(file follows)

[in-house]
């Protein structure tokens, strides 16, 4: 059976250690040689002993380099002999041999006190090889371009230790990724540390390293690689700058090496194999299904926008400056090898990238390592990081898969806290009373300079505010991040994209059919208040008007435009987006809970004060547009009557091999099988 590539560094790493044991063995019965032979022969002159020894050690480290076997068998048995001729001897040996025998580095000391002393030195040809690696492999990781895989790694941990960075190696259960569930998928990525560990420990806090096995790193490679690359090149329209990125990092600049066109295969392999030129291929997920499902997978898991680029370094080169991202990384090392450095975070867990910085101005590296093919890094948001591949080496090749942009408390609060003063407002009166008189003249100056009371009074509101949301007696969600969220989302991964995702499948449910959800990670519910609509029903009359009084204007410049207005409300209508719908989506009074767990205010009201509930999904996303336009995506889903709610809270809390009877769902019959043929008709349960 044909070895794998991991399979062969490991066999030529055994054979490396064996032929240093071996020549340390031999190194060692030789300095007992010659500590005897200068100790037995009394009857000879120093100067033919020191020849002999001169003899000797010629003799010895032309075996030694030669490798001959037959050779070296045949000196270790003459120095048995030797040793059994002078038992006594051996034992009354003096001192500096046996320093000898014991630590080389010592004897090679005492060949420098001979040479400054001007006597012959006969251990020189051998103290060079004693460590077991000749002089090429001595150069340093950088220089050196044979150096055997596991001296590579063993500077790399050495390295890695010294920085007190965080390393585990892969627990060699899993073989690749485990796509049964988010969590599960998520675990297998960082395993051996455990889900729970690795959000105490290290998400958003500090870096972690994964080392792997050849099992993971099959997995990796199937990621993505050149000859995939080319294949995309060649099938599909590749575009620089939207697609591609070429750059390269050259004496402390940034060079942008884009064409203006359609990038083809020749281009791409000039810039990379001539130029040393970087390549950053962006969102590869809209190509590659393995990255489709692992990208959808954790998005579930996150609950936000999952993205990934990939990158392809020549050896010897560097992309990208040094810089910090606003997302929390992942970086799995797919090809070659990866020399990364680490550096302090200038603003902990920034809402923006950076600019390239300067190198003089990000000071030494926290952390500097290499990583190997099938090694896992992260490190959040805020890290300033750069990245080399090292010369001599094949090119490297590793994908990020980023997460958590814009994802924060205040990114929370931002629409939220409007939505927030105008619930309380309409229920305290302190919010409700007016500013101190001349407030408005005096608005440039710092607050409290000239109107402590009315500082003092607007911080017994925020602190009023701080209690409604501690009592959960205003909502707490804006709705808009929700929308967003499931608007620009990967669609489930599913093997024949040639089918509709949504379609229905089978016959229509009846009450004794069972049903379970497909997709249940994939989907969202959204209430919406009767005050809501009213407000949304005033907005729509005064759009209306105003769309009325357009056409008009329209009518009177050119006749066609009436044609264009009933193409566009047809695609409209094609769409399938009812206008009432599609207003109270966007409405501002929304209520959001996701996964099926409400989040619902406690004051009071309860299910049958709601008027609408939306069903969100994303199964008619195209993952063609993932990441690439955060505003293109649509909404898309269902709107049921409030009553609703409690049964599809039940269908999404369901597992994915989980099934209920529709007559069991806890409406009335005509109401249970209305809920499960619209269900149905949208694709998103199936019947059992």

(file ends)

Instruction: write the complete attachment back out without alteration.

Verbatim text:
[in-house]
């Protein structure tokens, strides 16, 4: 059976250690040689002993380099002999041999006190090889371009230790990724540390390293690689700058090496194999299904926008400056090898990238390592990081898969806290009373300079505010991040994209059919208040008007435009987006809970004060547009009557091999099988 590539560094790493044991063995019965032979022969002159020894050690480290076997068998048995001729001897040996025998580095000391002393030195040809690696492999990781895989790694941990960075190696259960569930998928990525560990420990806090096995790193490679690359090149329209990125990092600049066109295969392999030129291929997920499902997978898991680029370094080169991202990384090392450095975070867990910085101005590296093919890094948001591949080496090749942009408390609060003063407002009166008189003249100056009371009074509101949301007696969600969220989302991964995702499948449910959800990670519910609509029903009359009084204007410049207005409300209508719908989506009074767990205010009201509930999904996303336009995506889903709610809270809390009877769902019959043929008709349960 044909070895794998991991399979062969490991066999030529055994054979490396064996032929240093071996020549340390031999190194060692030789300095007992010659500590005897200068100790037995009394009857000879120093100067033919020191020849002999001169003899000797010629003799010895032309075996030694030669490798001959037959050779070296045949000196270790003459120095048995030797040793059994002078038992006594051996034992009354003096001192500096046996320093000898014991630590080389010592004897090679005492060949420098001979040479400054001007006597012959006969251990020189051998103290060079004693460590077991000749002089090429001595150069340093950088220089050196044979150096055997596991001296590579063993500077790399050495390295890695010294920085007190965080390393585990892969627990060699899993073989690749485990796509049964988010969590599960998520675990297998960082395993051996455990889900729970690795959000105490290290998400958003500090870096972690994964080392792997050849099992993971099959997995990796199937990621993505050149000859995939080319294949995309060649099938599909590749575009620089939207697609591609070429750059390269050259004496402390940034060079942008884009064409203006359609990038083809020749281009791409000039810039990379001539130029040393970087390549950053962006969102590869809209190509590659393995990255489709692992990208959808954790998005579930996150609950936000999952993205990934990939990158392809020549050896010897560097992309990208040094810089910090606003997302929390992942970086799995797919090809070659990866020399990364680490550096302090200038603003902990920034809402923006950076600019390239300067190198003089990000000071030494926290952390500097290499990583190997099938090694896992992260490190959040805020890290300033750069990245080399090292010369001599094949090119490297590793994908990020980023997460958590814009994802924060205040990114929370931002629409939220409007939505927030105008619930309380309409229920305290302190919010409700007016500013101190001349407030408005005096608005440039710092607050409290000239109107402590009315500082003092607007911080017994925020602190009023701080209690409604501690009592959960205003909502707490804006709705808009929700929308967003499931608007620009990967669609489930599913093997024949040639089918509709949504379609229905089978016959229509009846009450004794069972049903379970497909997709249940994939989907969202959204209430919406009767005050809501009213407000949304005033907005729509005064759009209306105003769309009325357009056409008009329209009518009177050119006749066609009436044609264009009933193409566009047809695609409209094609769409399938009812206008009432599609207003109270966007409405501002929304209520959001996701996964099926409400989040619902406690004051009071309860299910049958709601008027609408939306069903969100994303199964008619195209993952063609993932990441690439955060505003293109649509909404898309269902709107049921409030009553609703409690049964599809039940269908999404369901597992994915989980099934209920529709007559069991806890409406009335005509109401249970209305809920499960619209269900149905949208694709998103199936019947059992």